Guevarra proposes PH-China probe of Recto Bank incident

Lian Buan
'The objective is to determine the facts and allocate accountabilities in a joint, instead of an adversarial, manner,’ says Justice Secretary Menardo Guevarra

JOINT INQUIRY. Justice Secretary Menardo Guevarra proposes a joint inquiry with China to investigate the sinking of a Philippine boat in Recto Bank. Photo by Ben Nabong/Rappler

MANILA, Philippines – Justice Secretary Menardo Guevarra said on Thursday, June 20, that he has proposed a joint inquiry with China into the sinking of a Philippine boat  in Recto Bank (Reed Bank) in the West Philippine Sea.

The Philippine official told reporters on Thursday that he made his proposal at the last Cabinet cluster meeting and was supported by other officials present.

He said this would help ensure that the findings of the investigation would be “acceptable” to both governments, whose citizens are involved in the incident.

“I am hoping that this could be done jointly with the Chinese side, so whatever facts would be established would be mutually acceptable,” he said.

Guevarra said that the Philippine Coast Guard, an attached agency of the Department of Transportation (DoTr), was already conducting an inquiry into the incident. 

Malacañang had earlier thrown its support for a “formal inquiry” into the sinking of a Philippine fishing boat by a Chinese vessel to set aside any “doubts” about the account of the  22 fishermen who survived the incident with the help of Vietnamese fishermen.

Sovereignty issues

Foreign Secretary Teodoro Locsin Jr preferred separate investigations by both governments,  saying on Twitter that “a joint investigation trenches on each other’s sovereignty.”

“So separate investigations by each side; differences discussed by the two sides. If both sides satisfied, each side issues its conclusions hopefully the same. That fosters better bilateral relations,” said Locsin.

Recto Bank, where the incident happened,  is part of the Philippines’ exclusive economic zone (EEZ).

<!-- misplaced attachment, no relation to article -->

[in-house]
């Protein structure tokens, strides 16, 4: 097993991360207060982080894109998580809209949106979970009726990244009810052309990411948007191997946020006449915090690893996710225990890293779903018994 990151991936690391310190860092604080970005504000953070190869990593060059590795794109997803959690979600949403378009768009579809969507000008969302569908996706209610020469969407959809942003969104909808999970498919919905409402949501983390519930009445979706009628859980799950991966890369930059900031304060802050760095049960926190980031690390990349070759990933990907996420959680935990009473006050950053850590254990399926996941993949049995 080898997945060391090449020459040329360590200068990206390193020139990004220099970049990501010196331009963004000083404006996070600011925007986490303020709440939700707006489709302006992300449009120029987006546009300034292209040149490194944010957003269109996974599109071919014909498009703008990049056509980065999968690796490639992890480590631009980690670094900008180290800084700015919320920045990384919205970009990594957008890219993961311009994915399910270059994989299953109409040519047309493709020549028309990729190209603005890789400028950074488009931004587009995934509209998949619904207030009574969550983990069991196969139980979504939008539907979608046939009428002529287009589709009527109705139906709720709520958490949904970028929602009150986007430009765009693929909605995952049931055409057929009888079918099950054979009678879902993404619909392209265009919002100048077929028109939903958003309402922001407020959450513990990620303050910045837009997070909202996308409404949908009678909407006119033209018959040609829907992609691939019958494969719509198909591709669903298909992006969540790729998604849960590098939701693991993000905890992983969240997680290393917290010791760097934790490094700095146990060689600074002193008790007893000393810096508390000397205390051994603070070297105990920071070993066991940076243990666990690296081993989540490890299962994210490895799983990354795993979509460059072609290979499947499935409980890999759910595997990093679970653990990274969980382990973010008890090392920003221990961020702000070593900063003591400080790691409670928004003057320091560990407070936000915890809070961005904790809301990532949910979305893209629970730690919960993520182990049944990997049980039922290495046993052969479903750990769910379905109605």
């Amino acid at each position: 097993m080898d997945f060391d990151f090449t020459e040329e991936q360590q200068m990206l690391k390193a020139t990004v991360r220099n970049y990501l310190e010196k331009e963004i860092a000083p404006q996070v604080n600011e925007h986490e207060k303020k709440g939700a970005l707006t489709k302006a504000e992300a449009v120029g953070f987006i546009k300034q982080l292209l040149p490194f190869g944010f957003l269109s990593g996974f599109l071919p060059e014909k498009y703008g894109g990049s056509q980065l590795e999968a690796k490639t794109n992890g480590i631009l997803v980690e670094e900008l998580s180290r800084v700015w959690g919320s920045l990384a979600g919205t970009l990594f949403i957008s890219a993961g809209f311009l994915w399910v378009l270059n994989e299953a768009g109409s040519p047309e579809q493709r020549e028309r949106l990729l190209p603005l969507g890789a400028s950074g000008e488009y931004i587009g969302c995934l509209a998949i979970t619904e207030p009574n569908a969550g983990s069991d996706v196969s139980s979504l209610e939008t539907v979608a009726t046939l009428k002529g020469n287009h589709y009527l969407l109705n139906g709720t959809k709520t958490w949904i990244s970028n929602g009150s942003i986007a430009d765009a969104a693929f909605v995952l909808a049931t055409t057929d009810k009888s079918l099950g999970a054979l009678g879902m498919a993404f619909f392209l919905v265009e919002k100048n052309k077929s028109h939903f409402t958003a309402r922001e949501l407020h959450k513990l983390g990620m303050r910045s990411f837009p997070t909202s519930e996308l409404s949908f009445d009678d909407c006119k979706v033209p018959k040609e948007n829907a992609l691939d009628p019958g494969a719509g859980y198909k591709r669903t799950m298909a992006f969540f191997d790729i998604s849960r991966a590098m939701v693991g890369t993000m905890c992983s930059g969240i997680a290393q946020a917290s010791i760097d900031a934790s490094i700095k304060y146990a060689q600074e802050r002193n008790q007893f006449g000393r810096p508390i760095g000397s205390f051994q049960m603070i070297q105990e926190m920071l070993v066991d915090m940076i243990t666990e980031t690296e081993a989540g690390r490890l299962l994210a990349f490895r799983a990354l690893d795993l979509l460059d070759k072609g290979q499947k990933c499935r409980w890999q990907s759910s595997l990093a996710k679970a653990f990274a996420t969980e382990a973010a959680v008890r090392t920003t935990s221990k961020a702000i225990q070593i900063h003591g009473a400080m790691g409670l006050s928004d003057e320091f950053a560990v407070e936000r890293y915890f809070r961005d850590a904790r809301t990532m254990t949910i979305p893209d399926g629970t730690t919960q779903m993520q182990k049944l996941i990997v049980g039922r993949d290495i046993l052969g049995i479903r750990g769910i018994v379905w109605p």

While different in approach, both Locsin and Guevarra apparently sought to preserve the Duterte government’s warm relations with China.

“The objective is to determine the facts and allocate accountabilities in a joint, instead of an adversarial, manner,” said Guevarra of his proposed joint inquiry.

Guevarra added that the crewmembers of the Vietnamese vessel who saved the Filipino fishermen may be tapped as witnesses. (READ: INSIDE STORY: How Filipino crew were saved by Vietnamese in West PH Sea)

The DOJ chief said that the inquiry would only deal with facts, and the his department would only step in if there are legal actions.

“Legal action is, and should always be, the last resort,” he added.

Most heated issue

The sinking of Filipino fishing boat (F/B) Gem-Ver by Chinese ship Yuemaobinyu 42212 is considered as the most heated issue in the disputed waters since the 2012 standoff between Philippine and Chinese vessels in Panatag Shoal (Scarborough Shoal).

According to the Filipino fishermen, the Chinese vessel rammed into their boat midnight of June 9, and left them in their sinking boat.

China claimed that the Chinese vessel was besieged by Filipino boats, which the fishermen strongly disputed. Beijing later removed that claim in a later official statement on the incident.

President Rodrigo Duterte called it just a “little maritime accident” – echoing the line of China – and had not said anything, to this day, about the fact that the Filipino fishermen were abandoned by the Chinese vessel that sank their boat. –

Lian Buan

Lian Buan covers justice and corruption for Rappler. She is interested in decisions, pleadings, audits, contracts, and other documents that establish a trail. If you have leads, email or tweet @lianbuan.